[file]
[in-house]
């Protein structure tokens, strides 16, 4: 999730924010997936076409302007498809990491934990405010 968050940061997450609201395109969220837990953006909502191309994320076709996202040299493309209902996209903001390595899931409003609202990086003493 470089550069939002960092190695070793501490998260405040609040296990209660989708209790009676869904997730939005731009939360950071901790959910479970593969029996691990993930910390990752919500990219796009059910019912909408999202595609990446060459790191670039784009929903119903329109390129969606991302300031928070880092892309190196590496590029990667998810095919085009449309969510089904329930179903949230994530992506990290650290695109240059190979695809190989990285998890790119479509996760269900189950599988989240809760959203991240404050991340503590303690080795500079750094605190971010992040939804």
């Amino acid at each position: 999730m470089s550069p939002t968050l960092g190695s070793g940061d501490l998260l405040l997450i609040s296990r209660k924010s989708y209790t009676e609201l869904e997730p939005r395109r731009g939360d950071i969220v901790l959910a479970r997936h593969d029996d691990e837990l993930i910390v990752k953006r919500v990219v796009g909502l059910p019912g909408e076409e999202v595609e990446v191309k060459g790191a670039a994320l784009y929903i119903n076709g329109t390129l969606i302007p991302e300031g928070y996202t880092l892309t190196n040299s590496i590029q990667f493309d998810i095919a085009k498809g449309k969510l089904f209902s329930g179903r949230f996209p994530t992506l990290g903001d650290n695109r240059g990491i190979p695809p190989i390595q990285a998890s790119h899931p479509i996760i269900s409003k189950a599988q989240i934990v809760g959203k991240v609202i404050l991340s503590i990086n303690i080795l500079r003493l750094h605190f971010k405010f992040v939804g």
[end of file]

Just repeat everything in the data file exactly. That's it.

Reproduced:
[in-house]
């Protein structure tokens, strides 16, 4: 999730924010997936076409302007498809990491934990405010 968050940061997450609201395109969220837990953006909502191309994320076709996202040299493309209902996209903001390595899931409003609202990086003493 470089550069939002960092190695070793501490998260405040609040296990209660989708209790009676869904997730939005731009939360950071901790959910479970593969029996691990993930910390990752919500990219796009059910019912909408999202595609990446060459790191670039784009929903119903329109390129969606991302300031928070880092892309190196590496590029990667998810095919085009449309969510089904329930179903949230994530992506990290650290695109240059190979695809190989990285998890790119479509996760269900189950599988989240809760959203991240404050991340503590303690080795500079750094605190971010992040939804």
């Amino acid at each position: 999730m470089s550069p939002t968050l960092g190695s070793g940061d501490l998260l405040l997450i609040s296990r209660k924010s989708y209790t009676e609201l869904e997730p939005r395109r731009g939360d950071i969220v901790l959910a479970r997936h593969d029996d691990e837990l993930i910390v990752k953006r919500v990219v796009g909502l059910p019912g909408e076409e999202v595609e990446v191309k060459g790191a670039a994320l784009y929903i119903n076709g329109t390129l969606i302007p991302e300031g928070y996202t880092l892309t190196n040299s590496i590029q990667f493309d998810i095919a085009k498809g449309k969510l089904f209902s329930g179903r949230f996209p994530t992506l990290g903001d650290n695109r240059g990491i190979p695809p190989i390595q990285a998890s790119h899931p479509i996760i269900s409003k189950a599988q989240i934990v809760g959203k991240v609202i404050l991340s503590i990086n303690i080795l500079r003493l750094h605190f971010k405010f992040v939804g």